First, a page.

American researchers have found workers in open office seating experience less daytime stress and greater activity levels compared to workers in private offices and cubicles.
The study was published in the journal Occupational and Environmental Medicine on Monday.
It found that workers in open bench seating arrangements were 32 per cent more physically active than those in private offices and 20 per cent more active than those in cubicles, Xinhua news agency reported.
The researchers from University of Arizona evaluated 231 people who work in the US federal office buildings. They wore stress and activity sensors around the clock for three work-days and two nights.
Workers who were more physically active at the office were found to experience 14 per cent less physiological stress outside of the office compared with those with less physical activity at the office.
“This research highlights how office design, driven by office workstation type, could be an important health promoting factor,” said Esther Sternberg, senior author on the study and research director of the University of Arizona Center for Integrative Medicine. (IANS)
"Our study suggests that many of the genes important for sleep in animal models may also influence sleep in humans and opens the door to better understanding of the function and regulation of sleep," Dashti added.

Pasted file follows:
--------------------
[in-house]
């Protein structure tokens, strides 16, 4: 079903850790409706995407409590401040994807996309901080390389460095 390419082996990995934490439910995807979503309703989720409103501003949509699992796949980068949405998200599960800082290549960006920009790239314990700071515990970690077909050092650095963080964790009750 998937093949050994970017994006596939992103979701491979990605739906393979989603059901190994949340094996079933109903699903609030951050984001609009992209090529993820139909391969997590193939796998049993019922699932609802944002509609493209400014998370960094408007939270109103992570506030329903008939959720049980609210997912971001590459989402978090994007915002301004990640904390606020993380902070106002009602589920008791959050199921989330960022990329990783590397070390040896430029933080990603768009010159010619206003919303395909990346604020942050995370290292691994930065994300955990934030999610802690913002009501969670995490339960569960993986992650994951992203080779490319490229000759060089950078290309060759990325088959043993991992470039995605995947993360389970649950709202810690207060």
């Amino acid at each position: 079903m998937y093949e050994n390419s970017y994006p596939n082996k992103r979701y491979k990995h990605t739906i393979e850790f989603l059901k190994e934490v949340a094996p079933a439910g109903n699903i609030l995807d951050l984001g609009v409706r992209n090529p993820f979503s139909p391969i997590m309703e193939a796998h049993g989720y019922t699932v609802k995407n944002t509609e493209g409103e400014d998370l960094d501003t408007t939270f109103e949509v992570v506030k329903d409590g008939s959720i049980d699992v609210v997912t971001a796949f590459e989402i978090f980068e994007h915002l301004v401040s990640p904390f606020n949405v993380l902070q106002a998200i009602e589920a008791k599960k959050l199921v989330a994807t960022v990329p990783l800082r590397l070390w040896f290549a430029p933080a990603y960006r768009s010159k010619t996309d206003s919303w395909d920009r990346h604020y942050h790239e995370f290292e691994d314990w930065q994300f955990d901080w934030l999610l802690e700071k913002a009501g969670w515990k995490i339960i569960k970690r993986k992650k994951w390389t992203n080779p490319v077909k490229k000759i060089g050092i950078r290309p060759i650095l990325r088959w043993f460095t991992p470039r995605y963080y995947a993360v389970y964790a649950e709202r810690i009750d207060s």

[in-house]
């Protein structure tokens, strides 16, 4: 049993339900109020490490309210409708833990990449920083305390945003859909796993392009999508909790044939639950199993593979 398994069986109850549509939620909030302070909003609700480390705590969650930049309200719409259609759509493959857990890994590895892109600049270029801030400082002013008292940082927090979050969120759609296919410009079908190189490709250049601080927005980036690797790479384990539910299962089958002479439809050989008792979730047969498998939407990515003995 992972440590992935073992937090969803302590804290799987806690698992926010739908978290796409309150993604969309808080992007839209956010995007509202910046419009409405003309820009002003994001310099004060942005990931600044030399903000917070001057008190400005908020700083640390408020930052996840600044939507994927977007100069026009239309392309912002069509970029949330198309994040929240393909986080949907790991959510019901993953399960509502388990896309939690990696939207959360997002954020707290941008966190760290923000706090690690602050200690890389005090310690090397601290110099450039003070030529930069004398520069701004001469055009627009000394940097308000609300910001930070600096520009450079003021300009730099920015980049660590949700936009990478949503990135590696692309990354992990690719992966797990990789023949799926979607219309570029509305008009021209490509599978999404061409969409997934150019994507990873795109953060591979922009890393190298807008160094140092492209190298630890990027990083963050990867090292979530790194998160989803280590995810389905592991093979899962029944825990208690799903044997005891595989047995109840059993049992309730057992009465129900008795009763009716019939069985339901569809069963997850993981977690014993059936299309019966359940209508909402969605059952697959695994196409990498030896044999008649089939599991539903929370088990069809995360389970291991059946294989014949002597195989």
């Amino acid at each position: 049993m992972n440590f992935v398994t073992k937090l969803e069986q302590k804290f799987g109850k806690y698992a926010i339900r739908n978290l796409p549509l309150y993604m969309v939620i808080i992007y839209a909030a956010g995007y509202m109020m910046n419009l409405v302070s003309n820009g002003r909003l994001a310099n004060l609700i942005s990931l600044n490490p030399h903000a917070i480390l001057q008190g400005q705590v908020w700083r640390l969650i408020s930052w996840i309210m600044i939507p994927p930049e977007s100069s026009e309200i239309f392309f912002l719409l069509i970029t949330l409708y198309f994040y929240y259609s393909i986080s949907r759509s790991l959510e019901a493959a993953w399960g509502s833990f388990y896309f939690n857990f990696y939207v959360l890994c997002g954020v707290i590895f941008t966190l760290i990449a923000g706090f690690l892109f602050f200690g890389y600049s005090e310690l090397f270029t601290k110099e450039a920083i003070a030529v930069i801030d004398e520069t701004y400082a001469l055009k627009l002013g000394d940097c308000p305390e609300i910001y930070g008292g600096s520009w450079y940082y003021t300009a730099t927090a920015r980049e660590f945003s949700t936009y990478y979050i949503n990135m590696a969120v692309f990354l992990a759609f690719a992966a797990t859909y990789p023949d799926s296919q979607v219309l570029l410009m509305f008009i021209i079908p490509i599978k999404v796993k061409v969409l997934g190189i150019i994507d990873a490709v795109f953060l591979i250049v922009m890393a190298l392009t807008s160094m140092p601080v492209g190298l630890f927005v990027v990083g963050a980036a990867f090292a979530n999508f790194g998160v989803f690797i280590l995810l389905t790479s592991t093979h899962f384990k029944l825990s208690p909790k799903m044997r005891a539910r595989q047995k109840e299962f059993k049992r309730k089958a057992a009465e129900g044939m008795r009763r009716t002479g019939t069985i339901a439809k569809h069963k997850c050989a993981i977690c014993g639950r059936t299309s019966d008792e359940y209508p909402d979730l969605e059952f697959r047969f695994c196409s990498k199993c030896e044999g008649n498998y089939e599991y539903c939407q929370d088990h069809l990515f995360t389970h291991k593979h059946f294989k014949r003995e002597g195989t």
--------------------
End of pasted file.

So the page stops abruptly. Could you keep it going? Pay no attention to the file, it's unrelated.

Experiencing problems like insomnia or hypersomnia could be genetic, say researchers who identified 76 new gene regions associated with the time a person sleeps.
It is well known that regularly getting adequate sleep — 7 to 8 hours per night — is important for health, and both insufficient sleep — 6 or fewer hours — and excessive sleep — 9 hours or more — have been linked to significant health problems.
Family studies have suggested that 10 to 40 per cent of variation in sleep duration may be inherited, and previous genetic studies have associated variants in two gene regions with the sleep duration.
The study from the Massachusetts General Hospital (MGH) in Boston, US, analysed genetic data from more than 446,000 participants, who self-reported the amount of sleep they typically received.
The study identified 78 gene regions — including the two previously identified — as associated with sleep duration.
While carrying a single gene variant influenced the average amount of sleep by only a minute, participants carrying the largest number of duration-increasing variants reported an average of 22 more minutes of sleep, compared with those with the fewest.
This was comparable to other well-recognised factors that influenced sleep duration.
“While we spend about a third of our life asleep, we have little knowledge of the specific genes and pathways that regulate the amount of sleep people get,” said Hassan Saeed Dashti from MGH.
“Our study suggests that many of the genes important for sleep in animal models may also influence sleep in humans and opens the door to better understanding of the function and regulation of sleep,” Dashti added.
The study, published in Nature Communications journal, also found shared genetic links between both short and long sleep duration.